You were switching not only between functional areas but also industries. How did you make those decisions to move between industries?

Chitra Nayak: I am a firm nonbeliever in 5 year or 10 year plans. I personally believe in what I call the “career meander” –  you are able to look for new opportunities and interesting things to do that attract you and that you can learn from irrespective of the industry. You can actually shapeshift and take your experiences to new industries. The openness to any new opportunity has been pretty much what has contributed to where I am today.

What has surprised you the most in your career?

Chitra Nayak: I’ve done the Myers Briggs (MBTI) framework four times at different points in my career, and I was always the same for three out of four dimensions, but one dimension, which was about thinking vs. feeling, has interestingly switched through my career. During my time at Salesforce, when I started to run teams of young wanna-be sales people and relatively young managers learning to manage people for the first time, my personality profile switched to more caring/feeling about my team. Prior to that, I mostly hired former data or consulting professionals, and my focus was more on developing strategy and driving execution, but this role was more an operational role about how you generate pipeline for the company with these early-career sales people. It was fascinating to me that my personality profile switched and I realized that at the end of the day, you need to change for the needs of your job, and that change comes naturally.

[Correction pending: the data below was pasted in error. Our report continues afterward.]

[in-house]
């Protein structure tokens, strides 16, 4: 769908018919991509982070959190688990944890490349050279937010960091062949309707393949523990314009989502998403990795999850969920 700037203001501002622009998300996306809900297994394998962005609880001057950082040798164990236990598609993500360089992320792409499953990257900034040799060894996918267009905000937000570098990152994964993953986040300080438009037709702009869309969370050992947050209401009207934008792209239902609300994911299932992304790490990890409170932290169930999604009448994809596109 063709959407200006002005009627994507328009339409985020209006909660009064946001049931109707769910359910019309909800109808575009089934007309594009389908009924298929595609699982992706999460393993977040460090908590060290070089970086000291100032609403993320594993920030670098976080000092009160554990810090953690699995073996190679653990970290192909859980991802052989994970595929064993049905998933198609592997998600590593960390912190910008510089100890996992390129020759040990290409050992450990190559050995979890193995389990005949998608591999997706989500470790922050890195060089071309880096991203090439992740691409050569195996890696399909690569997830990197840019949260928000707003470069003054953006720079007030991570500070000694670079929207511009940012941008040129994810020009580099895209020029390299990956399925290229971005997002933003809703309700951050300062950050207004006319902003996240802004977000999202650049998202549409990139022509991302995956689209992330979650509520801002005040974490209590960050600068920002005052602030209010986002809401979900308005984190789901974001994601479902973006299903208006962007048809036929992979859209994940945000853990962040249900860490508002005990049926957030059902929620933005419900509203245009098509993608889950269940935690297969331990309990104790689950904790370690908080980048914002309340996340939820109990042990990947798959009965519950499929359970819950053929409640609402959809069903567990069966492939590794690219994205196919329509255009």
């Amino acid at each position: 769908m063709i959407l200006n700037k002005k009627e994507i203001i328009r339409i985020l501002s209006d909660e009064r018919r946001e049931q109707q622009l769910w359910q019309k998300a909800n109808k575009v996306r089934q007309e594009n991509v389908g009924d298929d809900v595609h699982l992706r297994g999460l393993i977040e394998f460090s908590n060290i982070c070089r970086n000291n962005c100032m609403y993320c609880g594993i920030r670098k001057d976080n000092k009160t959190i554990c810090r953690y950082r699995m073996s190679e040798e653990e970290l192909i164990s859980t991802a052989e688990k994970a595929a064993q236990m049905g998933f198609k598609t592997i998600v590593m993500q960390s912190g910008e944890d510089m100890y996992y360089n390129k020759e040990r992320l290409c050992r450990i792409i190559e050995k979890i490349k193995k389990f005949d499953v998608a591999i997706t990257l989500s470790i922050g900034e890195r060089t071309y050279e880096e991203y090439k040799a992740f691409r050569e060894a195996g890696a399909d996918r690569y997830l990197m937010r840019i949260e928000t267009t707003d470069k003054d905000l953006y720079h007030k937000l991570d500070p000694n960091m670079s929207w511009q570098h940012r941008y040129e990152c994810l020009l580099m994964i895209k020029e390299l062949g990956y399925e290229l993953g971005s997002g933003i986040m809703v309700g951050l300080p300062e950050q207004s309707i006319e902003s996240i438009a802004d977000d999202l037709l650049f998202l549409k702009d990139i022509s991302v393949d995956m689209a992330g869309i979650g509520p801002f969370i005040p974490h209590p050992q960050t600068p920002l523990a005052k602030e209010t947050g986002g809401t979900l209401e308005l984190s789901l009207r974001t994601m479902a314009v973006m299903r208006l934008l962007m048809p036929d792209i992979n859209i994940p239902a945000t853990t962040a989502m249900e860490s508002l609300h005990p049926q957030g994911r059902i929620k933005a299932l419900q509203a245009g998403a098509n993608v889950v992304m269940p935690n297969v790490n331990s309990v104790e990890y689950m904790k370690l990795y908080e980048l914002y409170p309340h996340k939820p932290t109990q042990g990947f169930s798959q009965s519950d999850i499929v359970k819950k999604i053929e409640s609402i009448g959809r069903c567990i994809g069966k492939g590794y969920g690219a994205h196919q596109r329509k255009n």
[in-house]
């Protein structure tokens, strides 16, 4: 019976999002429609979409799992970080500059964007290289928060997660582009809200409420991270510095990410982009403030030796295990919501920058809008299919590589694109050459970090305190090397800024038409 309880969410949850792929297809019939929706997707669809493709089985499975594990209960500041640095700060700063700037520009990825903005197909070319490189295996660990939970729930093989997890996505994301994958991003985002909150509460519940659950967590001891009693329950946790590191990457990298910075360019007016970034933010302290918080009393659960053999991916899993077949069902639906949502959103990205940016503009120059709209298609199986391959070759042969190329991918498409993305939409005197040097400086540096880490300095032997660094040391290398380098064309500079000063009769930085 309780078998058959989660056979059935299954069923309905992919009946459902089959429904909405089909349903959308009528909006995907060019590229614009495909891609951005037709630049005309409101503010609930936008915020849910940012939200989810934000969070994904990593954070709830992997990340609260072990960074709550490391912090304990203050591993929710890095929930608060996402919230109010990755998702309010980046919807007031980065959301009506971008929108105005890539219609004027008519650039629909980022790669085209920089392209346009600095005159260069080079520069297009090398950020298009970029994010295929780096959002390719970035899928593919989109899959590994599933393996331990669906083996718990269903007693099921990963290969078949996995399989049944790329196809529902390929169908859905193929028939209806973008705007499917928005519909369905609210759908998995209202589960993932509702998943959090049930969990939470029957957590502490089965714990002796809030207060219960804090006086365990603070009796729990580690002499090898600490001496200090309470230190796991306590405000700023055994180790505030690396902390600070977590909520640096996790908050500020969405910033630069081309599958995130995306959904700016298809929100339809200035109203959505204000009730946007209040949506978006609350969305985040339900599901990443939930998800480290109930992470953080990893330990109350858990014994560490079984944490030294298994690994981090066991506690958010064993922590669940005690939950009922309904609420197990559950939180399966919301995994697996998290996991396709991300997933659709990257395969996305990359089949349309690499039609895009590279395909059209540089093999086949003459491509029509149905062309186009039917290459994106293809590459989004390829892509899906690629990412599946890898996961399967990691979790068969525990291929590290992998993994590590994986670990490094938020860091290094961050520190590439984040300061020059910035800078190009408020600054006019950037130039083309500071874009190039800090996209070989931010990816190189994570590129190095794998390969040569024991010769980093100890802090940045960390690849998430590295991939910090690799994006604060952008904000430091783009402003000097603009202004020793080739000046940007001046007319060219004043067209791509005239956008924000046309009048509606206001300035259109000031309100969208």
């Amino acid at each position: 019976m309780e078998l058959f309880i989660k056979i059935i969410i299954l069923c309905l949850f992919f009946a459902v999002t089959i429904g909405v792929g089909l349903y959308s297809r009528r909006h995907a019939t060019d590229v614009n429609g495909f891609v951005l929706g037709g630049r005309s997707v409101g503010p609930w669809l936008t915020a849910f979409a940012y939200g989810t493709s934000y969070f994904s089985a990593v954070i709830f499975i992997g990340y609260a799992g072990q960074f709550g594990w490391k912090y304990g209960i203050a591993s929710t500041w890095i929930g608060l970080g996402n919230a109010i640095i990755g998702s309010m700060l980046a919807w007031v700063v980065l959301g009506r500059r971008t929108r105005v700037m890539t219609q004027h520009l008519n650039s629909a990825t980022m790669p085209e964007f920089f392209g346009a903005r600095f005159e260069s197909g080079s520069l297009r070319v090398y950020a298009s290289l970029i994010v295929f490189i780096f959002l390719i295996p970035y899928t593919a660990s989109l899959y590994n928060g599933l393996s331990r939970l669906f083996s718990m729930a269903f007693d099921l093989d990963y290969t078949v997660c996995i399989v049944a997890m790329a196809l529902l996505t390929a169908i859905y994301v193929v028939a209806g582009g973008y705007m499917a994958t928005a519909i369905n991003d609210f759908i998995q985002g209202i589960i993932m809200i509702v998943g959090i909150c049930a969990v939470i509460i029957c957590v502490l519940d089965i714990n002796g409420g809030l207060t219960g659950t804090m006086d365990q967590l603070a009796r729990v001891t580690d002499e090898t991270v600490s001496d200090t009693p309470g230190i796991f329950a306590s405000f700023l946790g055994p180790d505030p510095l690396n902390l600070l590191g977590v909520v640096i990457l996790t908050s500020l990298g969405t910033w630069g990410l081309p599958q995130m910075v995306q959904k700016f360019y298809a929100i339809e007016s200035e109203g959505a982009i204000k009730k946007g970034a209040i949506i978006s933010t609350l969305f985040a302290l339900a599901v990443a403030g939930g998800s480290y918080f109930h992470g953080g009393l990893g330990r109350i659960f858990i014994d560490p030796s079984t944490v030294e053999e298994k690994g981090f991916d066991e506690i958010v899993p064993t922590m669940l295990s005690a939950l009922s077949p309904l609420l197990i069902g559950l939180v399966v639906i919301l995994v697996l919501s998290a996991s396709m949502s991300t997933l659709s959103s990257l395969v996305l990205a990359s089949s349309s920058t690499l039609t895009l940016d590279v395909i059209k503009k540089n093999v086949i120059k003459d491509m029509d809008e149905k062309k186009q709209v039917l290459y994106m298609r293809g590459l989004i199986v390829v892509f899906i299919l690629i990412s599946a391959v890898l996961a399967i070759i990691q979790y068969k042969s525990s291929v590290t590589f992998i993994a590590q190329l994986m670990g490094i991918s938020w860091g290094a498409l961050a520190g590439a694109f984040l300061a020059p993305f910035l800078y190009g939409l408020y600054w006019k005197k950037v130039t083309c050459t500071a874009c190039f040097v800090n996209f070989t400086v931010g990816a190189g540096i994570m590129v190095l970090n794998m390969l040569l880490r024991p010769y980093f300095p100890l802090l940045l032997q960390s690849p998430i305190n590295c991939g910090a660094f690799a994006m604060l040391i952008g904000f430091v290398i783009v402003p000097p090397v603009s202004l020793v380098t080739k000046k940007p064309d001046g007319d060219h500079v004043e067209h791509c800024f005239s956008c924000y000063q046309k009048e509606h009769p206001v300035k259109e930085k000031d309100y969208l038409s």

When I think about the question – when you are gone, how would you like to be remembered?, my answer is more around the positive impact I have been able to make on the careers of so many who worked with me. I had always thought of myself as strongly analytical, and my impact would be on the numbers, but interestingly, I would say increasingly it has been on what I have been able to do for people in their careers over time.

Can you tell us about an important career risk you took?

Chitra Nayak: Going to Salesforce was the biggest risk I took. At the time, I had the opportunity to go to Wells Fargo, be an SVP, and start a more comfortable and more familiar job. And then, I had this offer from Salesforce – a company with only 1,000 employees and $300M revenue at that time. Just the idea of going to Salesforce, even things as simple as working in an open office – which now I would be stifled by if I didn’t have an open office – made me feel very uncomfortable. I thought, how could I even work with all the noise and people around me? It was a very high-growth company, and it felt like a risk for me, considering my background and previous experiences. However, I was very fortunate to have taken this risk! I had 8 fabulous years and had the chance to be a part of Salesforce’s growth – from $300M in revenue to $5B and 1,000 employees to over 20,000 employees.

What is one of the biggest challenges you have faced in your career, and how did you overcome it?

Chitra Nayak: Managing the imposter syndrome. I realize that especially in my board work now –  everything from genetics, IT services, and transportation to HR services or SaaS companies – if I am in an “always be learning” mode, the imposter syndrome will always be my companion. I have this feeling of “do I know enough to actually contribute value”, and so I ask for feedback from fellow board members to see how else I can add value. A challenge has always been if you are always going to be changing what you focus on, you are never going to be that deep expert. However, interestingly, this very aspect of my career has helped me be nominated for and accepted on boards – having the backdrop of multiple industries that can help you shapeshift and think about what might be applicable to the particular industry or organization.

How do you balance your professional and personal goals?